Legion takes drastic measure to stay afloatSaying “you gotta do what you gotta do,” Gary Ganser and the board of officers at the Two Harbors American Legion did something they knew would “shock” the community.
By: Mike Creger, Lake County News Chronicle
Saying “you gotta do what you gotta do,” Gary Ganser and the board of officers at the Two Harbors American Legion did something they knew would “shock” the community. The club closed and all of its workers were let go Sept. 29 as the club struggles through financial problems.
“The toughest thing was to walk in there and hand your employees a pink slip,” Ganser, the commander of the Legion, said this week. “You’re dealing with people’s lives.”
The Legion, after members and customers cleaned up the club and ran an inventory, re-opened three days later on Oct. 2. A five-member group from the executive board will focus on getting the club to be financially viable again.
The position of Legion manager, once held by Mitch Maki, won’t be filled until stability returns, Ganser said. “We want to see where we stand, what we owe,” he said. “We didn’t think it was fair to put all of that on one individual.”
Ganser said Maki did a good job but as things got “tighter and tighter,” a change had to be made. “We’re not saying Mitch was a bad manager,” Ganser said.
Employees were allowed to re-apply for bartending jobs, and some have been hired back. There are now five working the bar operation with a head bartender who handles the staff. More may be hired in the future. The gambling operation was untouched and is separate from the liquor portion of the Legion.
The move isn’t unique to this Legion, Ganser said. He said the economy, and especially the state of the bar industry, has forced Legions across the state and country to rethink the way they do business.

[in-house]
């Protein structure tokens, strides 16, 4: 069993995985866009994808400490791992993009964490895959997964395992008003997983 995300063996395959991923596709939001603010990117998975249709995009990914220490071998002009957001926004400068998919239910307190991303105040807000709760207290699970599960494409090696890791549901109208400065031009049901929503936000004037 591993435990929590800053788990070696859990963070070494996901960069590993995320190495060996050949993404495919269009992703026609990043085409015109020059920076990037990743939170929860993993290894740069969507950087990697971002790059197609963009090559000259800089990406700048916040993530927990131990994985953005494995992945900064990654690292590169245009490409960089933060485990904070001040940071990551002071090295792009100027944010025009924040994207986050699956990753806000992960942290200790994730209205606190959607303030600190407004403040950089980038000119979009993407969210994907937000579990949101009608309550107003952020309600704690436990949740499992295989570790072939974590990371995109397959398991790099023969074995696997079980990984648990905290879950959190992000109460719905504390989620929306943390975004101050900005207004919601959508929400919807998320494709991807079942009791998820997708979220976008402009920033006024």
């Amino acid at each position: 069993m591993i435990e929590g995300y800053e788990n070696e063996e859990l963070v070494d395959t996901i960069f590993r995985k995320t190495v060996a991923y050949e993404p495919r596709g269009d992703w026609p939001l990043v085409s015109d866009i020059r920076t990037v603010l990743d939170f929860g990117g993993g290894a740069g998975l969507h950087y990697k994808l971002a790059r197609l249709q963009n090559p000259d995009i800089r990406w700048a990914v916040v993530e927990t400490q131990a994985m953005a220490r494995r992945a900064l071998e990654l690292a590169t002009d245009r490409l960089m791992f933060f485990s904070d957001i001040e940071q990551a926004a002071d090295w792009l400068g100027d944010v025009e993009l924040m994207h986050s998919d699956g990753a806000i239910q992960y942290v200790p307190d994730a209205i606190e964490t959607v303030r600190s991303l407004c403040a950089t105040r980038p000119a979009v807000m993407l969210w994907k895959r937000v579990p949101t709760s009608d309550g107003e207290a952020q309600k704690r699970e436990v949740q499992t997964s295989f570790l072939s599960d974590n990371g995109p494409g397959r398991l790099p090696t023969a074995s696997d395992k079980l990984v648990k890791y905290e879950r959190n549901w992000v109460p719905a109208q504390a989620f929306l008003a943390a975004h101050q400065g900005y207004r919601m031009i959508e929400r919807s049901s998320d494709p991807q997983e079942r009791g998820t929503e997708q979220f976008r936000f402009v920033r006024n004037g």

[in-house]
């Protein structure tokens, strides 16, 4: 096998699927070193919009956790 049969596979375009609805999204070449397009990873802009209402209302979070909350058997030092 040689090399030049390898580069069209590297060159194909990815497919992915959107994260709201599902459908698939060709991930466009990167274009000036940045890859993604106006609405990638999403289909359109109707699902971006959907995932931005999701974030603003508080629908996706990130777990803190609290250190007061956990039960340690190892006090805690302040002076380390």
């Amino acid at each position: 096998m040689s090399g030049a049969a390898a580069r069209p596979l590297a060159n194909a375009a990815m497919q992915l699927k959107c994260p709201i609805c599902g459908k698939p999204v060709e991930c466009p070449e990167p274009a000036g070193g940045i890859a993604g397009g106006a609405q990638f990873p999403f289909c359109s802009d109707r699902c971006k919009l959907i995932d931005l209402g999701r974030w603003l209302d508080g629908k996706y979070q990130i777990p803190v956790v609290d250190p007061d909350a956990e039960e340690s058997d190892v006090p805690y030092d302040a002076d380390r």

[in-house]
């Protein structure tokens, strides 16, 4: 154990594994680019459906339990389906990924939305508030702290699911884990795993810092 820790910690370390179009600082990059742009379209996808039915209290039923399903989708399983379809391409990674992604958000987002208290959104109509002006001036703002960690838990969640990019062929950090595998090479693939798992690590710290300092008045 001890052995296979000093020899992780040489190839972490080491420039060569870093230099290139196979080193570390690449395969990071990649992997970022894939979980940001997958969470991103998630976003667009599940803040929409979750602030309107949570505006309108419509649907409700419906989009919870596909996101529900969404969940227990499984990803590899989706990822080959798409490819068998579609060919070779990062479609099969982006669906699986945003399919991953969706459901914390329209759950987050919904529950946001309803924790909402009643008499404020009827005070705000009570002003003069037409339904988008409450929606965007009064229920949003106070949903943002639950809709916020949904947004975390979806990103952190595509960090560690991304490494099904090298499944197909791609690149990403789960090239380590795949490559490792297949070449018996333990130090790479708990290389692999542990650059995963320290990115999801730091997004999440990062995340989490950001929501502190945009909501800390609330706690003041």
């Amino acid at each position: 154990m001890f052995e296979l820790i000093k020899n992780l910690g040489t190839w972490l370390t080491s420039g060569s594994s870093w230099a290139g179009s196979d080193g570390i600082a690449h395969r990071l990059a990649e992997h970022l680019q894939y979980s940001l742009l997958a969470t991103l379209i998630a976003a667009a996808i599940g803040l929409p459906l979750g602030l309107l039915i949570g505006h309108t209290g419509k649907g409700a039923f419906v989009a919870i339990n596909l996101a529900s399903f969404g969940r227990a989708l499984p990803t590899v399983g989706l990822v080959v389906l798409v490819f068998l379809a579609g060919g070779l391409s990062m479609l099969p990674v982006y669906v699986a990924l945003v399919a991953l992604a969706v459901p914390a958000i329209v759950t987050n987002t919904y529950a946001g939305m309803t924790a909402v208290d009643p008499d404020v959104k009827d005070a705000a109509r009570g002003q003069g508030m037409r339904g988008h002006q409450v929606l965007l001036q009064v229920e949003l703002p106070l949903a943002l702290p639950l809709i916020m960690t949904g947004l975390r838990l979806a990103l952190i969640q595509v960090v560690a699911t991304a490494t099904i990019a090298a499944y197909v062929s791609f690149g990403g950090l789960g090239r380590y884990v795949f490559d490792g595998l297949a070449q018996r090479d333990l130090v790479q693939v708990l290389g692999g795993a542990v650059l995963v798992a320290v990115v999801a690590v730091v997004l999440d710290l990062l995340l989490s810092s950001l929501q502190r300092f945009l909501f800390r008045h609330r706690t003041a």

“We’re not pointing fingers,” Ganser said. “We’re re-grouping.”
Two years ago, the Moose Lodge did a similar housecleaning, administrator Casey Roberts said. The club is getting back on its feet after a “for sale” sign was put up and the directors planned to close up. “It was time for a new crowd to step in,” Roberts said.
Earlier this year, the VFW Club closed. It was an option the Legion board wanted to avoid. “We’re not done fighting here at the Legion,” Ganser said. “We don’t want to say we didn’t try.”
Roberts said the Moose Lodge is nearly caught up on its past bills. “We’re doing a lot better.” While Legion success would certainly cut into his own, Roberts said he can only wish them the best.
Ganser said he went to local bar managers and told them of the Legion’s plans so he could to stave off any rumors. Roberts said any move like the Legion made brings bad feelings. “Bartenders have a following,” he said.
The Legion continues to rent space for parties and community groups. It will also work to bring back live music and specials, such as raffle nights, Ganser said.
The Legion is open 10 a.m. to 1 p.m. Monday through Saturday.
Ganser remains optimistic in the first few weeks since re-opening. The alternative was worse. “If we had kept on going the way we were, we would have been done.”